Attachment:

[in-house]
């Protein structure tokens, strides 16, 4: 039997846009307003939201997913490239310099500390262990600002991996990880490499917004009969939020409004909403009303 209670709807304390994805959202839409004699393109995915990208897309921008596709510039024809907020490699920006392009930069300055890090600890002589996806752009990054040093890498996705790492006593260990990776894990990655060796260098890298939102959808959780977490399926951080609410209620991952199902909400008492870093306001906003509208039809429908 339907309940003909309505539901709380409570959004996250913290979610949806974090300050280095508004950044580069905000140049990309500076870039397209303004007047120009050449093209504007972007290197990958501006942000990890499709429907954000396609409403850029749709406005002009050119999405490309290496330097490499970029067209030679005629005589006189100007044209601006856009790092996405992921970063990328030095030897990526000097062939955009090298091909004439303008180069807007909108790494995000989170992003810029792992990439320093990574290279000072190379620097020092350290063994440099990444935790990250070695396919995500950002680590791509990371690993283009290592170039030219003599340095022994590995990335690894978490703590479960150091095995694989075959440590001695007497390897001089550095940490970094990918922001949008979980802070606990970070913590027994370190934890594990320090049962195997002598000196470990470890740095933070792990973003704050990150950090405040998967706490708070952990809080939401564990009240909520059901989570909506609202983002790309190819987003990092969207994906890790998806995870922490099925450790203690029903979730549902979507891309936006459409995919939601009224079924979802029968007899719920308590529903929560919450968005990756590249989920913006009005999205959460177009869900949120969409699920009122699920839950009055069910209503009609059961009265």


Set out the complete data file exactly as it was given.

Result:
[in-house]
């Protein structure tokens, strides 16, 4: 039997846009307003939201997913490239310099500390262990600002991996990880490499917004009969939020409004909403009303 209670709807304390994805959202839409004699393109995915990208897309921008596709510039024809907020490699920006392009930069300055890090600890002589996806752009990054040093890498996705790492006593260990990776894990990655060796260098890298939102959808959780977490399926951080609410209620991952199902909400008492870093306001906003509208039809429908 339907309940003909309505539901709380409570959004996250913290979610949806974090300050280095508004950044580069905000140049990309500076870039397209303004007047120009050449093209504007972007290197990958501006942000990890499709429907954000396609409403850029749709406005002009050119999405490309290496330097490499970029067209030679005629005589006189100007044209601006856009790092996405992921970063990328030095030897990526000097062939955009090298091909004439303008180069807007909108790494995000989170992003810029792992990439320093990574290279000072190379620097020092350290063994440099990444935790990250070695396919995500950002680590791509990371690993283009290592170039030219003599340095022994590995990335690894978490703590479960150091095995694989075959440590001695007497390897001089550095940490970094990918922001949008979980802070606990970070913590027994370190934890594990320090049962195997002598000196470990470890740095933070792990973003704050990150950090405040998967706490708070952990809080939401564990009240909520059901989570909506609202983002790309190819987003990092969207994906890790998806995870922490099925450790203690029903979730549902979507891309936006459409995919939601009224079924979802029968007899719920308590529903929560919450968005990756590249989920913006009005999205959460177009869900949120969409699920009122699920839950009055069910209503009609059961009265």